By now you’ve probably hear that Bristol Palin is writing for Patheos, a website dedicated to balanced views of religion and spirituality. A site that hosts an entire Pagan Portal filled with spectacular Pagan bloggers. I know Bristol started blogging at Patheos because I’ve had a total of 14 of my fellow Pagans email me in the last three hours. People I know, love and respect. Most of them are very unhappy about Patheos giving a platform to Bristol and their reasons run from a general and intense hatred of her mother to wondering why such a lightweight and nonacademic writer such as Bristol was picked.
My opinion, as in many things in the Pagan, Heathen, and polytheist community, runs counter to the prevailing sentiment. I read the coverage abut Patheos and Bristol that is blanketing the Press and social media,heard about the increased traffic to the site, and thought, “Brilliant business move.” Hell, I’d even give them a rousing golf clap. I’m a bit perverse, that way.
I love reading the various writers at Patheos. They have some of the very best Pagan, Heathen, and polytheist writers blogging for them. Seriously good stuff. I enjoy poking around in the other religion portals, too, and seeing what they have to offer in spiritual writing. Patheos is like a buffet table of spiritual offerings. Some of it is very academic in nature. Other writers throw in more pop culture. If there’s a talented writer, I read their blog often. If there are writers I don’t care for, I ignore them.
Patheos is also a business with employees and bills and advertisers to help pay those bills. If bringing in Bristol also brings in more site traffic,which brings in more advertising bucks, that’s a good thing for every single blogger and reader of Patheos. It means I will continue to be able to read my favorite Pagan writers and a site will continue to exist that values Pagan content and doesn’t treat us like second class citizens. Because let me tell you, if the Pagan Portal at Patheos were to try to fund itself through Pagan advertising, it would no longer exist.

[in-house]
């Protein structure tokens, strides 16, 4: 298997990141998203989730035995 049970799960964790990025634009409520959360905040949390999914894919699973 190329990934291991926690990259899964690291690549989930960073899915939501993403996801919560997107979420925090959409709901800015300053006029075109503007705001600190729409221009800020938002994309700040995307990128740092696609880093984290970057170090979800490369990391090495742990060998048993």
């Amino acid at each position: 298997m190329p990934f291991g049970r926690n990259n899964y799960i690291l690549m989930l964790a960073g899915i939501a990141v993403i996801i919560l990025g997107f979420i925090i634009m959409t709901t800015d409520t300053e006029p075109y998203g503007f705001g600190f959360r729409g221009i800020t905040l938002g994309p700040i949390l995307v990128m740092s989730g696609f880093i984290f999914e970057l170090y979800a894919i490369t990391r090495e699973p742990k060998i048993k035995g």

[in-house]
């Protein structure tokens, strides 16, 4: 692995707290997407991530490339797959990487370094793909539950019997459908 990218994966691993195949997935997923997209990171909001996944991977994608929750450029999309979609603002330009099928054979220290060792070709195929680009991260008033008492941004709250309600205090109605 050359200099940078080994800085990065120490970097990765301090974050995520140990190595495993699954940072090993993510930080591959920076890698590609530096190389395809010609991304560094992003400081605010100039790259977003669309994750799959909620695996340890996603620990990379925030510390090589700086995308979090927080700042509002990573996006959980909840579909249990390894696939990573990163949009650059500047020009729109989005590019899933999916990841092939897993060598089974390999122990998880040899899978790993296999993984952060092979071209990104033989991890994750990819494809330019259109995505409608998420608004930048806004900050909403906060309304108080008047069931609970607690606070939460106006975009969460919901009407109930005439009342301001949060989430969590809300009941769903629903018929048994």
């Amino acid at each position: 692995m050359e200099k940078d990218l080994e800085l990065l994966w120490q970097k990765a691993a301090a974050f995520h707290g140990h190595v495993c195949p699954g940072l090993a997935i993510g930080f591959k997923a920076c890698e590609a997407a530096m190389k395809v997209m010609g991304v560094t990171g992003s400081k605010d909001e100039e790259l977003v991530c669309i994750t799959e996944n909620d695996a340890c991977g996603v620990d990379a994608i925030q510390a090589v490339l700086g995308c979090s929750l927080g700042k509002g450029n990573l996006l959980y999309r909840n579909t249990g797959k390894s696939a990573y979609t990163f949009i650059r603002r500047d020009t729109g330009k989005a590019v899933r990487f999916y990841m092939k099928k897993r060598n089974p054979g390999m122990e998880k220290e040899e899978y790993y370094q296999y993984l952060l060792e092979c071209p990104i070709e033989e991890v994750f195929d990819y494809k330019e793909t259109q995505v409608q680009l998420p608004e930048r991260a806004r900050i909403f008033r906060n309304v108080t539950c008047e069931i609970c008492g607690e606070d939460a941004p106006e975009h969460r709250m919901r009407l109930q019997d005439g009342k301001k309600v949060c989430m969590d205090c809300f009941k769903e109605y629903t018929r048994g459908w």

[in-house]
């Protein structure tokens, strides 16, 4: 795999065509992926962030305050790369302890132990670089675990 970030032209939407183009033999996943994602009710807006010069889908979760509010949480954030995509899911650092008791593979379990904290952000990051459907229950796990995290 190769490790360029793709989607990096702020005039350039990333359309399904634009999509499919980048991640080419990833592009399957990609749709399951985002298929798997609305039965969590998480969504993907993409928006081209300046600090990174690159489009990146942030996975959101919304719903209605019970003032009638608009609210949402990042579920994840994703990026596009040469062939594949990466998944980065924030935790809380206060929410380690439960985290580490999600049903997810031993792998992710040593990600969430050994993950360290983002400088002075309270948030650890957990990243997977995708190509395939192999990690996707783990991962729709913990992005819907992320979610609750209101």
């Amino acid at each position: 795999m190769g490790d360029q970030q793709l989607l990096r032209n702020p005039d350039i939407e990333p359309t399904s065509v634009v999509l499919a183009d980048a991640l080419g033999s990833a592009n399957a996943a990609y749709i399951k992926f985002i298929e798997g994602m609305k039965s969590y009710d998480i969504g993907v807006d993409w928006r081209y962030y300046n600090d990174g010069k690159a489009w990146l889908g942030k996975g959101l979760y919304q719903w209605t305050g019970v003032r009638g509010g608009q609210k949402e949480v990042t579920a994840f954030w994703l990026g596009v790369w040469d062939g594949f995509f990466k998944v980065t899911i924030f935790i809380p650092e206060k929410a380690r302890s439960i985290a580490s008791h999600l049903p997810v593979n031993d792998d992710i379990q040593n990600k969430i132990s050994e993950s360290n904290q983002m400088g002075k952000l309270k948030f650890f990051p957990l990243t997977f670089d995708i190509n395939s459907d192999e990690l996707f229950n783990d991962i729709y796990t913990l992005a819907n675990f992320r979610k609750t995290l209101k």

Which reminds me of some of the conversations I was part of at Paganicon (which was lovely and we will have coverage of it soon) concerning Pagans, money, and running organizations and/or businesses. The general consensus was that we suck at it and have unhealthy relationships with money. We see money as The Man, the root of all evil. A tool of oppression. ‘Business ethics’ are an oxymoron. That’s a shame and something we need to work on if we want to exist at more than the very small, local group level.
Money is a physical representation of energy that we exchange. Structure and organization is not ‘power over’ but can be framework to getting things done with less drama and hurt feelings. Making business decisions that include monetary considerations is not selling out, it’s being responsible to your employees, your mission, and your customers. We Pagans fail in our community endeavors because we not only lack the skills necessary to succeed, we abhor the thought of gaining those skills. Our religious ancestors didn’t have these attitudes. One of the Delphic Maxims said Acquire wealth justly, not Do not acquire wealth.
This is the world we live in, there are no free lunches. If you want places were Pagan views are represented, it needs to be paid for some how. So if Bristol can make it rain at Patheos, and that helps pay for quality content I like to read, then I say Bristol may be good for Pagans. And honestly, I get a big chuckle out of that thought. Don’t you?